In regards to the RAE, there has never been a successful undertaking to "fix" or "purify" a language. However, if you are looking for a comprehensive study on the evolution of word usage in English, I have not found a better source for this purpose than the Oxford English Dictionary.

updated ABR 21, 2010
posted by Izanoni1
Thanks Ira, this topic can be confusing. There so many absolutes in grammar, yet at the same time, language "is" constantly evolving. - Nicole-B, ABR 20, 2010
Can anyone ever truly have enough dictionaries...jeje - Izanoni1, ABR 21, 2010
2
votes

I agree with everything that has been written, but wanted to add that the Brits would also say 'loads' as well as 'lots'. I.e. 'I get loads of mail', 'I have loads of stamps'...

Also, you're right in that you do 'draw lots' as well smile

updated ABR 21, 2010
posted by torrontes75
Americans occasionally use "loads" as well. I think it is easier for me to accept this as being correct. - Nicole-B, ABR 20, 2010
Kiwis use 'heaps', eg. there's heaps of reasons why I'm replying to this. very informal - MiguelitoNZ, ABR 20, 2010
What about "tons"..."I have tons of work to do today.".....I think we're on a roll!!! :) - Nicole-B, ABR 20, 2010
Also "oodles"! - torrontes75, ABR 21, 2010
2
votes

Hi Ian...."Can't," "cannot," and "can not" are all acceptable spelling. If you have any doubts, you can try looking them up here:

cannot

can't

(These terms both appear in Webster's as well) smile

updated ABR 21, 2010
posted by Izanoni1
Thanks for that - I obviously don't have enough dictionaries Iza :) - ian-hill, ABR 21, 2010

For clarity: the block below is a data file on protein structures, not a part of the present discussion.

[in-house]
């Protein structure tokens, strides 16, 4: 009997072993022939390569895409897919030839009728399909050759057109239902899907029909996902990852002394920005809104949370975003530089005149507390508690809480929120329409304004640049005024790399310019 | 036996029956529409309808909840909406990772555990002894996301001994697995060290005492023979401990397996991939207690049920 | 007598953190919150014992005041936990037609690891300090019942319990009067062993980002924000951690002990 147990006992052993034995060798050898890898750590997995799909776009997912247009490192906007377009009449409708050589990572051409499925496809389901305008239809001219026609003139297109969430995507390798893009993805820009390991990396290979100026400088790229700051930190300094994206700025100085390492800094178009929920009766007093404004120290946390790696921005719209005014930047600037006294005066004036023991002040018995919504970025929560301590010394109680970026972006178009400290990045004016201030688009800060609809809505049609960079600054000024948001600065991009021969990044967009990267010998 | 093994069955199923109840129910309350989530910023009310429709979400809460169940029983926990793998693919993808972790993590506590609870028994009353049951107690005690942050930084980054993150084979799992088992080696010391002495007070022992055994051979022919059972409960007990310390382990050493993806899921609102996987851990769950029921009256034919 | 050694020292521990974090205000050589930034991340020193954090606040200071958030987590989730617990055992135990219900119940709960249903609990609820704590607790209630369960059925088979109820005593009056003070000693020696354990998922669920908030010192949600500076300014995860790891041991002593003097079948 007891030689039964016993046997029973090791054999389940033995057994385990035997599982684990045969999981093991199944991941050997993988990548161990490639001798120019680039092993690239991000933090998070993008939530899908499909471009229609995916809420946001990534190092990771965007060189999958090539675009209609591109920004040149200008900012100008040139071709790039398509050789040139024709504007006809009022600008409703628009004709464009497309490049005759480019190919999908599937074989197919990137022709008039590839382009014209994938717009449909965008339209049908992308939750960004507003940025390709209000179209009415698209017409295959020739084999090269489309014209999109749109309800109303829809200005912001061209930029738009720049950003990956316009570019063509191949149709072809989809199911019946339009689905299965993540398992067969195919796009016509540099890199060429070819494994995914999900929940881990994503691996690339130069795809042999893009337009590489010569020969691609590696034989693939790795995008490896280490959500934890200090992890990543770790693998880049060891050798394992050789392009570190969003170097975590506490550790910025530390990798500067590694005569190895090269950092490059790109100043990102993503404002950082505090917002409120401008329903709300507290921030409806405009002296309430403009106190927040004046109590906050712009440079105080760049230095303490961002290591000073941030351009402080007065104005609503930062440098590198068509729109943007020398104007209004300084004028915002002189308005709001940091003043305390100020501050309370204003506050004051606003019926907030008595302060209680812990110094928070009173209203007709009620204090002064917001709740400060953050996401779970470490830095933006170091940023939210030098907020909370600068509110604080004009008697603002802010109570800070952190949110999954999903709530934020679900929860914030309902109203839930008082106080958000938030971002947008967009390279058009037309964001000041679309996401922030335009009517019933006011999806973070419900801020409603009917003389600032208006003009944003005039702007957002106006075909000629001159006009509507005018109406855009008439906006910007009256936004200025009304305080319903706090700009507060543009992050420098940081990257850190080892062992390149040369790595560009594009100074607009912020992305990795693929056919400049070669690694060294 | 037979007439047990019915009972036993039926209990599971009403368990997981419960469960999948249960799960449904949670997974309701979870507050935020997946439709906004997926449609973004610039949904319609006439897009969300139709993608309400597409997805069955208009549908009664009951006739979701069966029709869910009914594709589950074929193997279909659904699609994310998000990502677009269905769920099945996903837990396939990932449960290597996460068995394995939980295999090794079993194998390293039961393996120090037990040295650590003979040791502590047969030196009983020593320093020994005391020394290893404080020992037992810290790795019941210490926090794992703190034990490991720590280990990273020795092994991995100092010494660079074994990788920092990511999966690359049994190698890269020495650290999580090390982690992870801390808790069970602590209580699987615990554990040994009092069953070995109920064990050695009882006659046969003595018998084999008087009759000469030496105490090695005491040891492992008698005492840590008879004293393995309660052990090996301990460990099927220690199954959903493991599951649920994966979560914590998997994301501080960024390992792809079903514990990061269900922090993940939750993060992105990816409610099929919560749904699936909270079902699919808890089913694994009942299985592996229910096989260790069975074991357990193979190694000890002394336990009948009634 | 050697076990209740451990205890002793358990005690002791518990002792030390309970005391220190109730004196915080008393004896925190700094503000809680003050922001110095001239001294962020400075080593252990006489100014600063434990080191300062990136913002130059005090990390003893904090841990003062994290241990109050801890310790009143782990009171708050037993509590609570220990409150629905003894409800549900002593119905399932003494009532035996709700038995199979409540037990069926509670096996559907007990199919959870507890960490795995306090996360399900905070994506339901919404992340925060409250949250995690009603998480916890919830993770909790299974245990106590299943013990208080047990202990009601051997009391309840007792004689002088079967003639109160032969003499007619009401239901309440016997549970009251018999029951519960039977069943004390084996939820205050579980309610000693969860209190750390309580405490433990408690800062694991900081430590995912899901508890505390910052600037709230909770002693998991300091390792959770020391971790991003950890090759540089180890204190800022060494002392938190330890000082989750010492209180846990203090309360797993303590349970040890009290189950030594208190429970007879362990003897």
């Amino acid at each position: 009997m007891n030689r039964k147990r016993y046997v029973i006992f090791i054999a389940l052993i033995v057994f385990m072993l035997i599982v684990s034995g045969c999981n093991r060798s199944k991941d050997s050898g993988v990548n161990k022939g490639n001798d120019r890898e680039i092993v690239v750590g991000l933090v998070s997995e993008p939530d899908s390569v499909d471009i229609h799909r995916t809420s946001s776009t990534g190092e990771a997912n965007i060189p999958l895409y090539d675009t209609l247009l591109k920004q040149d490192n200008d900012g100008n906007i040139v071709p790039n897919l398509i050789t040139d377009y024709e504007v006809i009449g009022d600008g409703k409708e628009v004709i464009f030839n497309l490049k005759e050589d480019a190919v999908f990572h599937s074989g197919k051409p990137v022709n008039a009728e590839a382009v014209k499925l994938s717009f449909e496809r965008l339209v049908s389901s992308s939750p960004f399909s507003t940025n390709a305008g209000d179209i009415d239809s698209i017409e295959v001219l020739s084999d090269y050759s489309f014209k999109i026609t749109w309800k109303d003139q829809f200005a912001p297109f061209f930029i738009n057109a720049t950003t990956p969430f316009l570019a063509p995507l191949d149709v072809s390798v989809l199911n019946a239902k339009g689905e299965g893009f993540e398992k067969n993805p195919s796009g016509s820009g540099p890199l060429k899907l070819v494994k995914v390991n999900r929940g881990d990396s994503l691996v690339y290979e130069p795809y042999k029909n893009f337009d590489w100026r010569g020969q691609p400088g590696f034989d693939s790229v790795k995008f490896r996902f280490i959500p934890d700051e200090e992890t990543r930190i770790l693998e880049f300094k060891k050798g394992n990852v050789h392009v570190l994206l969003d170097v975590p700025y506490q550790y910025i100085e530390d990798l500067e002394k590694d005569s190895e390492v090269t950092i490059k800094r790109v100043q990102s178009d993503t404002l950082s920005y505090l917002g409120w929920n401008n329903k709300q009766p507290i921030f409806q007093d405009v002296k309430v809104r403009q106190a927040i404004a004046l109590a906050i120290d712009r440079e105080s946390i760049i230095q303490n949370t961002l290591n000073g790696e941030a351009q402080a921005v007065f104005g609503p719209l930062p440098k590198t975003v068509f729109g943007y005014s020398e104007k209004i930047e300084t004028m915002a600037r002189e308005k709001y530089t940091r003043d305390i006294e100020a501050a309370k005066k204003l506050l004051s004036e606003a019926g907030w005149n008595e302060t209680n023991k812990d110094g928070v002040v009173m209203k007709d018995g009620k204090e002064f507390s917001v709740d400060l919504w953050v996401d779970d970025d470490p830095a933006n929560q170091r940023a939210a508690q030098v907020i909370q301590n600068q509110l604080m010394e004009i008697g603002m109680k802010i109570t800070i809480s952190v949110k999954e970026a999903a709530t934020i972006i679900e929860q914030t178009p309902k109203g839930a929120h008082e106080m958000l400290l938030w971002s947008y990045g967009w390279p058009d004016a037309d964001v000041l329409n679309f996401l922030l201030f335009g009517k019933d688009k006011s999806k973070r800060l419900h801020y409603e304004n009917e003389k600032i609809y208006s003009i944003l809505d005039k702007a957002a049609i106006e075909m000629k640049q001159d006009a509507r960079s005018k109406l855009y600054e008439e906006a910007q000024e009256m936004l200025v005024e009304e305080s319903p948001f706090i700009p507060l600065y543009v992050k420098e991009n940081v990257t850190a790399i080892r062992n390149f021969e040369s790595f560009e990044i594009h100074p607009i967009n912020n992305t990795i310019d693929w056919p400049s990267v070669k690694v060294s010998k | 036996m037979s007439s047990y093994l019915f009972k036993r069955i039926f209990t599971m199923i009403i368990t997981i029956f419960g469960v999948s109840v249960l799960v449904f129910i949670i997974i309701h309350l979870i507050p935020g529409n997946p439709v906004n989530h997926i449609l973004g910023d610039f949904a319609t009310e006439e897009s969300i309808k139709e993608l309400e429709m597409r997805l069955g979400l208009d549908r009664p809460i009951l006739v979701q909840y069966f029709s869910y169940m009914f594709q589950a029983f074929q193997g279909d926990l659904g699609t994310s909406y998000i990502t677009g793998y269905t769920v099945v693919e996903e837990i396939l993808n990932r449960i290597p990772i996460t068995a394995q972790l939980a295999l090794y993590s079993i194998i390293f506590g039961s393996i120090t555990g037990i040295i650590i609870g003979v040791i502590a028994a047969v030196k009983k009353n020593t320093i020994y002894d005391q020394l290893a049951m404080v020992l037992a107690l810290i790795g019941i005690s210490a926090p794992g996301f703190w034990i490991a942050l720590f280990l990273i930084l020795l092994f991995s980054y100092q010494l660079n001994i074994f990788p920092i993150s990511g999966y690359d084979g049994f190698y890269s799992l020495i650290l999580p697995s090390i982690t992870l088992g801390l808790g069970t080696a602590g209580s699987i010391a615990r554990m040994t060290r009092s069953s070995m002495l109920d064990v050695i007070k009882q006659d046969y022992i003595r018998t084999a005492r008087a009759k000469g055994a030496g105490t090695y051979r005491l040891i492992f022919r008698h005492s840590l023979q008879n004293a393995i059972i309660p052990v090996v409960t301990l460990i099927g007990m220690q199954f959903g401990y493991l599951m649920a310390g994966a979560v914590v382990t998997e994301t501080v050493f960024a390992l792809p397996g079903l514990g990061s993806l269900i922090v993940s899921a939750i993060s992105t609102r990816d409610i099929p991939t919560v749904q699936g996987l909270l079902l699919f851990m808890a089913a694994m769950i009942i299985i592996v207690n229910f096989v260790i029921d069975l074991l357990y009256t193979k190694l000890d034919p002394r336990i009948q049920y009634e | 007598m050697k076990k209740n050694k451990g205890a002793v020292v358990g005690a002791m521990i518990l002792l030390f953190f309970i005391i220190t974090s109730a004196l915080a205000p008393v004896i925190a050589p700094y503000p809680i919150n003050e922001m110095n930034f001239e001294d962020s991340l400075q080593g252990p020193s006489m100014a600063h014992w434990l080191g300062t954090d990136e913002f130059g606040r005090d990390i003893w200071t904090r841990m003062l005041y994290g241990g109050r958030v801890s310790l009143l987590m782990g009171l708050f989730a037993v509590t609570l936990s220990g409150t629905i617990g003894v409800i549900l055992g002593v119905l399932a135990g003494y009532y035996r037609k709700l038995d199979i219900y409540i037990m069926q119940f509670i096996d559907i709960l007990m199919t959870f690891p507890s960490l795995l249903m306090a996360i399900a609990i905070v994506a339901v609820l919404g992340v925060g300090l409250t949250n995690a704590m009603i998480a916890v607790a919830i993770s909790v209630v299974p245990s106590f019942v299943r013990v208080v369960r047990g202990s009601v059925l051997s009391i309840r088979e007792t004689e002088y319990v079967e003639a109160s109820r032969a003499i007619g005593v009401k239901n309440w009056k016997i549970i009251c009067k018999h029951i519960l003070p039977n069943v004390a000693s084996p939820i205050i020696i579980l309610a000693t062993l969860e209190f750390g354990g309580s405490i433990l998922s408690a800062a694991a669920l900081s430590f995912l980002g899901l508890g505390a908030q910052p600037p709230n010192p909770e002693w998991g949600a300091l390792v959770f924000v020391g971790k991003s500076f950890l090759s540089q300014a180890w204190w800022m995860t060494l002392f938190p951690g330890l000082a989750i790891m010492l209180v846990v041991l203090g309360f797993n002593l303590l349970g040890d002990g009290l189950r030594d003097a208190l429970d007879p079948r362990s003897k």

2
votes

I have "looked into" lots and "cannot".

I can not (can't) find a reference to "cannot" but have used it all my life.

In speaking you can't hear that it is different from "can not" but I have written "cannot" more times than I could possibly count.

As for "lots" that is in the Oxford Thesaurus of English / alongside "a lot" - and I have wriiten and said it all my life.

updated ABR 20, 2010
edited by ian-hill
posted by ian-hill
1
vote

Ian said:

I can not (can't) find a reference to "cannot" but have used it all my life.

Izanoni said:

Hi Ian...."Can't," "cannot," and "can not" are all acceptable spelling. If you have any doubts, you can try looking them up here:

This is the thing that has been driving me crazy today. It seems that some dictionaries list these words and/or spellings, while others do not.

I have heard that the Real Academia Español has the final say in all things Spanish. Who has the final say in matters of the English language. Although I feel like this is something I should know, sadly I do not. red face

updated ABR 21, 2010
posted by Nicole-B
"Power to the People" Nicole. - ian-hill, ABR 21, 2010
0
votes

Re can not v cannot, I've always thought they had slightly different uses.

Cannot is abbreviated to can't, but adds emphasis. E.g. 'I cannot believe that you can't read' is more emphatic than using can't.

Can not is used to suggest something that it is possible for you not to do, e.g. 'you can not study today', meaning 'it is possible for you to not study today'.

At least that's what I've always thought!!!

updated ABR 21, 2010
posted by torrontes75